I am not a gardener. Contentedly blossoming plants tremble in fear when they see me coming. They are destined for death. I’ll either overwater them or forget them entirely—often alternating between those two extremes. The plants don’t stand a chance.
Because I have such a black thumb, I had never dared to trim the bushes around our house, for fear I would utterly obliterate them. This year, however, we are saving money for a family trip. One of the casualties of our newly discovered frugality was our landscaping service. At first, we didn’t notice much of a difference. But by the end of May, the bushes were threatening to block the path to our front door.
Armed with recently-acquired YouTube knowledge and hedge shears, I attempted to tame the overgrown bushes. I thinned out the branches and trimmed them into submission. It didn’t take long for me to realize some of the “bushes” didn’t really belong there. Those overgrown weeds were stealing sun and nutrients from our boxwoods and azaleas.
A week and 15 yard-debris bags later, the front of our house looked pretty nice. I may have overdone it a bit, but we could now approach the house unhindered and even walk between the bushes near our front door.
After my experience in the front, trimming the bushes along the sides of our home was fairly simple.
Then I surveyed the backyard. Holly bushes we thought we had eliminated from under our deck were making a comeback.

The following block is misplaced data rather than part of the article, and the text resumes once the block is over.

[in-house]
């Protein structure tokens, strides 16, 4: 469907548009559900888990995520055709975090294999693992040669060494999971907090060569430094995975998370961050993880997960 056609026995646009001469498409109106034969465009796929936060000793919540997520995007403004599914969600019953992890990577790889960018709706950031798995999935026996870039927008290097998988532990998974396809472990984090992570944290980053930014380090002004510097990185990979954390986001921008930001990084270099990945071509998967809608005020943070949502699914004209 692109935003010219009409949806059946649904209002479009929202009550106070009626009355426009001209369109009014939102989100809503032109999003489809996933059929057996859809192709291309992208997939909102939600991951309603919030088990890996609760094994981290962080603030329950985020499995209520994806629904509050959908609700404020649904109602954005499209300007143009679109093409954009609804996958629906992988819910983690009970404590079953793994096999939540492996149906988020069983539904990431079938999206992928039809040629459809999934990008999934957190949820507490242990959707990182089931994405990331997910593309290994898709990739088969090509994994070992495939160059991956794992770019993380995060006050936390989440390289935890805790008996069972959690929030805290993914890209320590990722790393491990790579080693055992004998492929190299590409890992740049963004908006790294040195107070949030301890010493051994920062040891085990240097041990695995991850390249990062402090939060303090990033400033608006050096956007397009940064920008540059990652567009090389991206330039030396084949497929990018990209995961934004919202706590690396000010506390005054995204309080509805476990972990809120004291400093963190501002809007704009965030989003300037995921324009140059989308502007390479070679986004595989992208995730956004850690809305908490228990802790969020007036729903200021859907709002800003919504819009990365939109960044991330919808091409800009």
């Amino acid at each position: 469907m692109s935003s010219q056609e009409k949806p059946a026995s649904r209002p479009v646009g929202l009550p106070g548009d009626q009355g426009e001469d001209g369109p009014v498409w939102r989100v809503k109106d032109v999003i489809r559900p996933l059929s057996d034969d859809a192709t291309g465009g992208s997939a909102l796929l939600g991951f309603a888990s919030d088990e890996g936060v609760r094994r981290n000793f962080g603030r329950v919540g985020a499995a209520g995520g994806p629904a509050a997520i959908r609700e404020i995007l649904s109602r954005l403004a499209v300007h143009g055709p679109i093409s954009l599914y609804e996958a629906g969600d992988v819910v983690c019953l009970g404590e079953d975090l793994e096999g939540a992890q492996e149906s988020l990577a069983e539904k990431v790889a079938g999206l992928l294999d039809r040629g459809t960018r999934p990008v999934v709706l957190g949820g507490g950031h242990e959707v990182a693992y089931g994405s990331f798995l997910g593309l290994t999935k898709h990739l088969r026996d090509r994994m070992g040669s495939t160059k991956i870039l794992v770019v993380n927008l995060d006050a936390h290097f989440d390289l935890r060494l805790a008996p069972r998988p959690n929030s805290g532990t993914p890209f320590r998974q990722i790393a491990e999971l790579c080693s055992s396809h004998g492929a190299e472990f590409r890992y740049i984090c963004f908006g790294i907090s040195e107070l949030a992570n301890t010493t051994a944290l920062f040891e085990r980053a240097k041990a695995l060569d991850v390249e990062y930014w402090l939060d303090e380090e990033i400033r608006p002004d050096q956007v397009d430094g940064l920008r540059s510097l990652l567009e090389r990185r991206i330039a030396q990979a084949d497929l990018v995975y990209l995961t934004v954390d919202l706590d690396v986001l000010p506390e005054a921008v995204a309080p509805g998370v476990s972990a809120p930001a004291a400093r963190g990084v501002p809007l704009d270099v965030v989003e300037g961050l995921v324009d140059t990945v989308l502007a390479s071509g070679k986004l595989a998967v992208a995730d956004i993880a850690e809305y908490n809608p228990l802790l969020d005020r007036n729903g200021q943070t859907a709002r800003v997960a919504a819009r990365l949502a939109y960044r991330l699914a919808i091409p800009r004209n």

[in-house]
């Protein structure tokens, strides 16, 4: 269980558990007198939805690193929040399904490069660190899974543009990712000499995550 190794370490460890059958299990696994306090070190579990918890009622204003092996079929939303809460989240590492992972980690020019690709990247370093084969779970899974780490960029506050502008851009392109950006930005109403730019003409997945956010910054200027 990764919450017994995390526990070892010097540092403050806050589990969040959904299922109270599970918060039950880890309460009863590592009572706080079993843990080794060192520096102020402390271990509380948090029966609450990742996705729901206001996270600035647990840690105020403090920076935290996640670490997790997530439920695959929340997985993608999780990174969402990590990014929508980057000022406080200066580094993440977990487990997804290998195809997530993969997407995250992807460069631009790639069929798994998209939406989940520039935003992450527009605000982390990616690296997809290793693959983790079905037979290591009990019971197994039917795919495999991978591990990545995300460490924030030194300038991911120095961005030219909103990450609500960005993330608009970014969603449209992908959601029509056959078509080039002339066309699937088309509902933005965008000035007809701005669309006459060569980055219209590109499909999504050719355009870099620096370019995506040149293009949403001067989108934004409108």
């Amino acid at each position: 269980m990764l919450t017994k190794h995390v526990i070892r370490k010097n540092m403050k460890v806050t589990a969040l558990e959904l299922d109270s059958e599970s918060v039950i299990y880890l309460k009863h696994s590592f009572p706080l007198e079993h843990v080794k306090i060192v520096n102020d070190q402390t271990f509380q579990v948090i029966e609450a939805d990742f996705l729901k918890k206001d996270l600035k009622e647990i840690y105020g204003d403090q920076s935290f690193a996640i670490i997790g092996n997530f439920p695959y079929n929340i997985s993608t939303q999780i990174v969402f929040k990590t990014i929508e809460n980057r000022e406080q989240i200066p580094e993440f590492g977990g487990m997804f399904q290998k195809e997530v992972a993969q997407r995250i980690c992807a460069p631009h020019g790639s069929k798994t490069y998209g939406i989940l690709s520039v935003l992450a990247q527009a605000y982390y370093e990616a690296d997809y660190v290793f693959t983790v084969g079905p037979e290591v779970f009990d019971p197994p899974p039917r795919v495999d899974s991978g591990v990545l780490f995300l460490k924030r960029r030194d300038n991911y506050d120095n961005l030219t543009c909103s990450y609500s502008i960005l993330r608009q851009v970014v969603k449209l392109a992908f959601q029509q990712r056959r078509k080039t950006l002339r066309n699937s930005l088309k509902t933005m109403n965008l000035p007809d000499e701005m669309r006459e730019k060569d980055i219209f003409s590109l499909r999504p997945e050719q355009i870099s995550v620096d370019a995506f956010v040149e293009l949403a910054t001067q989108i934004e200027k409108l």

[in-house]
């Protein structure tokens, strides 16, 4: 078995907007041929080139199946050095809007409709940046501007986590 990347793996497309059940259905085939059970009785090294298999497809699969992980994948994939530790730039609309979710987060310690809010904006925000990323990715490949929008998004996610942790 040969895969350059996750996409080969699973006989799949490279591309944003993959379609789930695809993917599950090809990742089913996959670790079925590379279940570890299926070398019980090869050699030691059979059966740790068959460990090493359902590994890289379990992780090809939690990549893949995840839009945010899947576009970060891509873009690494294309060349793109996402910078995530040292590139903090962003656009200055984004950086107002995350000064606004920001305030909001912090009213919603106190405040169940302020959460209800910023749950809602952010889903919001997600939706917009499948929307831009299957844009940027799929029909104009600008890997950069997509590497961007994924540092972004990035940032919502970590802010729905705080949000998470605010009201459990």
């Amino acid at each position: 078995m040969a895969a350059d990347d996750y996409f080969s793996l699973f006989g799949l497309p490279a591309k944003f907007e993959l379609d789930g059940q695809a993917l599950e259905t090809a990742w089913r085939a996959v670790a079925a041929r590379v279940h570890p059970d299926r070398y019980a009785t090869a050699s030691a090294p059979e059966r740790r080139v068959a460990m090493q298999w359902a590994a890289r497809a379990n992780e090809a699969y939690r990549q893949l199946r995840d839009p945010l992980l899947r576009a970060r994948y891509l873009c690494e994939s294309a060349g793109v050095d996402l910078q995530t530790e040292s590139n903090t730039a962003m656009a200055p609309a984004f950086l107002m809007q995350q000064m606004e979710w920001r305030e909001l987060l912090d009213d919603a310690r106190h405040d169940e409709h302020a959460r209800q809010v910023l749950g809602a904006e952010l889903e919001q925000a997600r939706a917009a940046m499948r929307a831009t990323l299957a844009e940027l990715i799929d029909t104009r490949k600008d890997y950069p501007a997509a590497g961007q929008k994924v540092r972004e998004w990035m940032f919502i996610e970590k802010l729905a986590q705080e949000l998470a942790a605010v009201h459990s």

Thorny vines dominated the corners of the lawn. Maple seeds had planted themselves in inconvenient locations and were sprouting into saplings. Lots of saplings. I needed to do something to eradicate these unwanted plants soon. Otherwise, we would have no choice but to hire back a lawn service.
So began my battle with the maples. And the holly. And the thorny vines.
Time and again, I played tug-of-war with the pesky plants. I could easily pull up shallowly-rooted stems. Other times, the vine simply broke, leaving me scrambling to catch my balance. Only a few were impossible to pull. Determined to defeat me, they held their ground. Literally. Their roots ran deep.
My secret weapon was an arm’s reach away. When all else failed, I leveled the strong saplings with hedge shears.
I know it’s not a permanent solution. Like the sprigs that keep reappearing on the roots of the holly bush, these “weeds” will grow back. The only way I’ll completely eliminate them is to grab a shovel and dig them up.
As I worked in the yard, I kept thinking of those strongly-rooted plants. I could yank and whack at them, but nothing could move them. Considering their immovable strength, I realized that my spiritual life should emulate them. Their roots run deep into the soil in the same way that my spiritual roots should run deep in Christ. With such a solidly rooted faith, Satan doesn’t stand a chance at uprooting me.
The familiar words of Ephesians 3:17-19 came to mind as I prayed for stronger roots:
”…that Christ may dwell in your hearts through faith—that you, being rooted and grounded in love, may have strength to comprehend with all the saints what is the breadth and length and height and depth, and to know the love of Christ that surpasses knowledge, that you may be filled with all the fullness of God.
Father, help me to be deeply rooted in You. I want to be immovable, like those strong saplings in my yard, and grow up in the faith more and more. When the circumstances of life attempt to take me down, remind me where my roots are. Amen.
I’ve been praying these same verses for my kids. I want their spiritual roots to run deep too!